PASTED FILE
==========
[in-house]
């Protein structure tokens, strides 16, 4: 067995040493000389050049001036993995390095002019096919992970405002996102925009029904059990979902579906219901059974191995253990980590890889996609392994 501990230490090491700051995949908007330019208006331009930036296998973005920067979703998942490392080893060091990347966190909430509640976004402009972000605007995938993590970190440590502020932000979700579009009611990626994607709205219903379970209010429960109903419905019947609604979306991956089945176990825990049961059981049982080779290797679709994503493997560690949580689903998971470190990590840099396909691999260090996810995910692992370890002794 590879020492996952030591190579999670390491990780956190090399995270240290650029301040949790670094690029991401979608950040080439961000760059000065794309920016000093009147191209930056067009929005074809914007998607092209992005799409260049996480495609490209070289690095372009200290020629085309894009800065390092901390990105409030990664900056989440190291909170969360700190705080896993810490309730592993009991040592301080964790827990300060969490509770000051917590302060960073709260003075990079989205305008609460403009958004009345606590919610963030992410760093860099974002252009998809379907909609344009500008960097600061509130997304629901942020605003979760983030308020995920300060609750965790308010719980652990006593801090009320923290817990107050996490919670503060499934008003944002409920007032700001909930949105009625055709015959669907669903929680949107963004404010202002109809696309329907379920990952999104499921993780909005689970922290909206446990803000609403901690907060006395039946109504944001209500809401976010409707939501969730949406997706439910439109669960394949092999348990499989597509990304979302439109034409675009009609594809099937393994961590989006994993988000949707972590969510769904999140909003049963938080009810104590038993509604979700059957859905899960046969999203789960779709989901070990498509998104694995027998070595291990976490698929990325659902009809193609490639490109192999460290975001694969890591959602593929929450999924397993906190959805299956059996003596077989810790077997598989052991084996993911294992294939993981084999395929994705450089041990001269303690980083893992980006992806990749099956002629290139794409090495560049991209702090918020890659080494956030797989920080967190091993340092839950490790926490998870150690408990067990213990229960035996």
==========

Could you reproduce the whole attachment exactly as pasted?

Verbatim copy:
[in-house]
């Protein structure tokens, strides 16, 4: 067995040493000389050049001036993995390095002019096919992970405002996102925009029904059990979902579906219901059974191995253990980590890889996609392994 501990230490090491700051995949908007330019208006331009930036296998973005920067979703998942490392080893060091990347966190909430509640976004402009972000605007995938993590970190440590502020932000979700579009009611990626994607709205219903379970209010429960109903419905019947609604979306991956089945176990825990049961059981049982080779290797679709994503493997560690949580689903998971470190990590840099396909691999260090996810995910692992370890002794 590879020492996952030591190579999670390491990780956190090399995270240290650029301040949790670094690029991401979608950040080439961000760059000065794309920016000093009147191209930056067009929005074809914007998607092209992005799409260049996480495609490209070289690095372009200290020629085309894009800065390092901390990105409030990664900056989440190291909170969360700190705080896993810490309730592993009991040592301080964790827990300060969490509770000051917590302060960073709260003075990079989205305008609460403009958004009345606590919610963030992410760093860099974002252009998809379907909609344009500008960097600061509130997304629901942020605003979760983030308020995920300060609750965790308010719980652990006593801090009320923290817990107050996490919670503060499934008003944002409920007032700001909930949105009625055709015959669907669903929680949107963004404010202002109809696309329907379920990952999104499921993780909005689970922290909206446990803000609403901690907060006395039946109504944001209500809401976010409707939501969730949406997706439910439109669960394949092999348990499989597509990304979302439109034409675009009609594809099937393994961590989006994993988000949707972590969510769904999140909003049963938080009810104590038993509604979700059957859905899960046969999203789960779709989901070990498509998104694995027998070595291990976490698929990325659902009809193609490639490109192999460290975001694969890591959602593929929450999924397993906190959805299956059996003596077989810790077997598989052991084996993911294992294939993981084999395929994705450089041990001269303690980083893992980006992806990749099956002629290139794409090495560049991209702090918020890659080494956030797989920080967190091993340092839950490790926490998870150690408990067990213990229960035996």